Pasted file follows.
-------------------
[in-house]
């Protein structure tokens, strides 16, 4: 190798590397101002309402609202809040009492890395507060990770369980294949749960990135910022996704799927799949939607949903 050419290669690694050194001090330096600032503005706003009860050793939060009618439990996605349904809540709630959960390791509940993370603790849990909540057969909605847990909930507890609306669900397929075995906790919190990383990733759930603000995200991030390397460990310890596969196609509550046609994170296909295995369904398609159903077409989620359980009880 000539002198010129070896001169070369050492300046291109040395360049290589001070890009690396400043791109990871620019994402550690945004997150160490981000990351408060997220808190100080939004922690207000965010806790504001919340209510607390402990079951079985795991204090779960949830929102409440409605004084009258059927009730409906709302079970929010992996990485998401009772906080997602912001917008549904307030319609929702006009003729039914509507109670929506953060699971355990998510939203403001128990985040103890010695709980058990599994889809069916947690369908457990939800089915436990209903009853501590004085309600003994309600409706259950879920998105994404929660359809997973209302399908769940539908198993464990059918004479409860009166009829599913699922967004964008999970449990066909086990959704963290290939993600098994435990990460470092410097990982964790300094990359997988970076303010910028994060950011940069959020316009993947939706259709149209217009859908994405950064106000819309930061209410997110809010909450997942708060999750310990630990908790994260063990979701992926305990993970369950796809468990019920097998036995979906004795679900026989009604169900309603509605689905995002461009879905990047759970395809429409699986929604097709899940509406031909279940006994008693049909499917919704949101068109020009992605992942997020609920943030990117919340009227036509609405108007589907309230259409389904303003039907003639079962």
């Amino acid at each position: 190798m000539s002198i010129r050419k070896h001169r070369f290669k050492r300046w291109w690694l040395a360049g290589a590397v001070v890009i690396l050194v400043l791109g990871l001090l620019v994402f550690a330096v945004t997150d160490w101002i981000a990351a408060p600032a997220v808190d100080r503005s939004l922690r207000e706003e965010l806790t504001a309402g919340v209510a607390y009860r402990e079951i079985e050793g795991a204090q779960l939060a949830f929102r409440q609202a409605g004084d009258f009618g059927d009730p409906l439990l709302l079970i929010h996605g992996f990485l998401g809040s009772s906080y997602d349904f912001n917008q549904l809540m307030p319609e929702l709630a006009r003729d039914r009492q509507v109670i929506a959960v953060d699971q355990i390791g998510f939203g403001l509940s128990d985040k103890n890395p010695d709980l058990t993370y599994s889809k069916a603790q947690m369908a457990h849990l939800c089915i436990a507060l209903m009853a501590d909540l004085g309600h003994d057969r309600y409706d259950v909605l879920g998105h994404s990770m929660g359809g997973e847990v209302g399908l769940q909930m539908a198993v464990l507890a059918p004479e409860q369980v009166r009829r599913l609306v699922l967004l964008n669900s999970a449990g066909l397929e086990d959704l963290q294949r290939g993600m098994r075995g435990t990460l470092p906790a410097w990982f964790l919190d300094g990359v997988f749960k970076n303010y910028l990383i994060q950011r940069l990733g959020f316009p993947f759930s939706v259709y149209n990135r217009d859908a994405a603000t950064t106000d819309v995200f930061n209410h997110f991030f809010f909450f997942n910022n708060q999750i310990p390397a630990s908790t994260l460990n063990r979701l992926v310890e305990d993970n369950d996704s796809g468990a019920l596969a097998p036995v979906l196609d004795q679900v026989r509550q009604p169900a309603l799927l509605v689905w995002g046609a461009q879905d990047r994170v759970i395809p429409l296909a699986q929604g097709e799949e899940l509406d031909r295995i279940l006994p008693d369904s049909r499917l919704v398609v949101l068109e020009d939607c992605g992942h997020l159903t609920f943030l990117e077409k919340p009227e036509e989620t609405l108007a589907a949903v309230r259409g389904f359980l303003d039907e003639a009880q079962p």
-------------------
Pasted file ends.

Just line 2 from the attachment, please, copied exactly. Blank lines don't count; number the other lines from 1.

């Protein structure tokens, strides 16, 4: 190798590397101002309402609202809040009492890395507060990770369980294949749960990135910022996704799927799949939607949903 050419290669690694050194001090330096600032503005706003009860050793939060009618439990996605349904809540709630959960390791509940993370603790849990909540057969909605847990909930507890609306669900397929075995906790919190990383990733759930603000995200991030390397460990310890596969196609509550046609994170296909295995369904398609159903077409989620359980009880 000539002198010129070896001169070369050492300046291109040395360049290589001070890009690396400043791109990871620019994402550690945004997150160490981000990351408060997220808190100080939004922690207000965010806790504001919340209510607390402990079951079985795991204090779960949830929102409440409605004084009258059927009730409906709302079970929010992996990485998401009772906080997602912001917008549904307030319609929702006009003729039914509507109670929506953060699971355990998510939203403001128990985040103890010695709980058990599994889809069916947690369908457990939800089915436990209903009853501590004085309600003994309600409706259950879920998105994404929660359809997973209302399908769940539908198993464990059918004479409860009166009829599913699922967004964008999970449990066909086990959704963290290939993600098994435990990460470092410097990982964790300094990359997988970076303010910028994060950011940069959020316009993947939706259709149209217009859908994405950064106000819309930061209410997110809010909450997942708060999750310990630990908790994260063990979701992926305990993970369950796809468990019920097998036995979906004795679900026989009604169900309603509605689905995002461009879905990047759970395809429409699986929604097709899940509406031909279940006994008693049909499917919704949101068109020009992605992942997020609920943030990117919340009227036509609405108007589907309230259409389904303003039907003639079962």